It is precisely the question of the state of the pope’s mental health that the Argentinian blog Caminante Wanderer does not hesitate to raise on June 14, then taken up by the Vaticanist Aldo Maria Valli on June 17.

According to him, the pope’s interview with the editors of Jesuit journals in Europe on May 22, published in La Civiltà cattolica, shows that “the sovereign pontiff’s biggest problems are not his bad knee or his intestinal diverticula, but something much more serious than affects the balance of his judgment.

This compatriot of the pope sees in this interview “the symptoms of a dissociated personality. The pope speaks of bishops coming from Europe or America, as if it was not he who had brought them, as if he himself was not directly responsible for these episcopal appointments. We read, for example, this paragraph: “An Argentinian bishop told me that he had been asked to administer a diocese that had fallen into the hands of these restorers”.

“It clearly refers to the diocese of San Rafael, the only one with an apostolic administrator [Bishop Carlos María Domínguez.- Ed.] and who has a ‘restaurateur’ profile. But Francis says that this bishop “has been solicited”. Who asked him? But himself, since there is no one else who can appoint bishops or apostolic administrators but the pope of Rome, and even more so in the case of Argentina, to whom exclusive management is reserved.

Still according to Caminante Wanderer, “it is the same psychopathic disorder that leads Francis to become entangled in an elegy towards Fr. Pedro Arrupe, sj, with flowery allusions to Paul VI, without realizing (or perhaps if ) that with this he is only sullying the memory of John Paul II, who in 1981 dismissed Arrupe as Superior General of the Society, not only because of the progressive but also atheistic drift to which the “prophet” had pushed him admired by Bergoglio.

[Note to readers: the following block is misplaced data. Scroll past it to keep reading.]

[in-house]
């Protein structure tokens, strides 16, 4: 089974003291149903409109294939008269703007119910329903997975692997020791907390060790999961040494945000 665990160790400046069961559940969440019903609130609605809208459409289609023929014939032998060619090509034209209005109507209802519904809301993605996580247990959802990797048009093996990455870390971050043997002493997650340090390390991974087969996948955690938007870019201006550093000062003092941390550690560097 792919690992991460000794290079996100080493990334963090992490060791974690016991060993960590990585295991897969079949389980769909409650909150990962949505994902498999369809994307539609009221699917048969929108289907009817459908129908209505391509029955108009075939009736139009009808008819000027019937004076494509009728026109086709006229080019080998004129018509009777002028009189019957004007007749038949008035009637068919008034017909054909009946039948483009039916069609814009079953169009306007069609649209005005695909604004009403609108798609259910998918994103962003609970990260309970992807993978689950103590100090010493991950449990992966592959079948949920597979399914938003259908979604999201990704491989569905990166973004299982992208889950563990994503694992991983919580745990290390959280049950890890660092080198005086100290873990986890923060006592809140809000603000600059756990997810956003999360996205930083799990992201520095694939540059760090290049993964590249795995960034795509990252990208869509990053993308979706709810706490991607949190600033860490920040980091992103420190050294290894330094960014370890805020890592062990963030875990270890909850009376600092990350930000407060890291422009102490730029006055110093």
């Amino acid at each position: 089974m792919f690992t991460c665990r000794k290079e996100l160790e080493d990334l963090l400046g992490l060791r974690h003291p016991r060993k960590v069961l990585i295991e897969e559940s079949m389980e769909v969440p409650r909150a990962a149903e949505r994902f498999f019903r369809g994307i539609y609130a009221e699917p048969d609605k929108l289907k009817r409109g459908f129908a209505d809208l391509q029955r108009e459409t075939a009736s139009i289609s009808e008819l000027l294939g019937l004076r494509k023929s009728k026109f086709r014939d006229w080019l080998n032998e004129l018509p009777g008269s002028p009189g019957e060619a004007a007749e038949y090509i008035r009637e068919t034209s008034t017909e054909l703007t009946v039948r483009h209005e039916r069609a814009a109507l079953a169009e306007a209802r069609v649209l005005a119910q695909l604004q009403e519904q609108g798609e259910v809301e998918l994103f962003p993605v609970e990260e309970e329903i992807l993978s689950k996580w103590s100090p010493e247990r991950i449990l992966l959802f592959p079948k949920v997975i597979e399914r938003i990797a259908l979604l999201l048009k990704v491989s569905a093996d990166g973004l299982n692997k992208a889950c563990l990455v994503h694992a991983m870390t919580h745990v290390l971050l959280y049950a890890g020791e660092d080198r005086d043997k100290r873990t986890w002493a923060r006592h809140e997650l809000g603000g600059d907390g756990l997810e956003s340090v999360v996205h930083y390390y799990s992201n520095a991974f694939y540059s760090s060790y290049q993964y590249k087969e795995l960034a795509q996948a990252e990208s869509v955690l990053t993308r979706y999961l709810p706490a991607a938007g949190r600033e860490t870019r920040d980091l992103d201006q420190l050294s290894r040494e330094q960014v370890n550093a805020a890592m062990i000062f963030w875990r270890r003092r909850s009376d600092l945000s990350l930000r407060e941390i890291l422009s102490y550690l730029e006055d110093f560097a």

But can we, from these remarks, really speak of “dissociated personality”? The Argentinian blogger himself acknowledges that his diagnosis is that of an “amateur”, not a specialist. However, he sees in the pope’s haunting speech a paradoxically favorable opportunity for future restoration.

According to him, “the more Francis talks about Vatican II and the more he insists on it, the more this disastrous event will be hated, because it will be associated with him and with the pathetic future of his pontificate”.

“For this reason perhaps it is better to have even more patience and to pray to God that he keep the Servant of his servants on earth a little longer, so that with his clumsiness he will finish soiling everything that should to be defiled. and that his successor be facilitated in the task of putting everything back on track and “giving back” to the Church its true face, so disfigured”. – This is what politicians and sociologists call a pendulum effect.

Less political and more realistic, the Vaticanist Sandro Magister noted in his June 20 blog: “As the sun goes down in this pontificate there is great confusion under the sky, all the greater as Francis centralizes all the powers in him, as moved by the irrepressible anguish of doing by itself what the incapable “institution” does not do”.

And he reveals: “To an Argentinian priest friend whom he met in Santa Marta in recent days, the pope confided that he was reading the last [posthumous] book by the late Jesuit Cardinal Carlo Maria Martini [1927-2012 ]Night talk in Jerusalem [Bayard, 2013]and that he fully subscribes to the thesis: “The Church is 200 years behind”.

“Francis’ concern is close to himself, in his last years as pope, of this gap of two centuries behind in the Church. With obvious effects for all. – This fixed idea of ​​Pope Francis is easily observable and difficult to contest.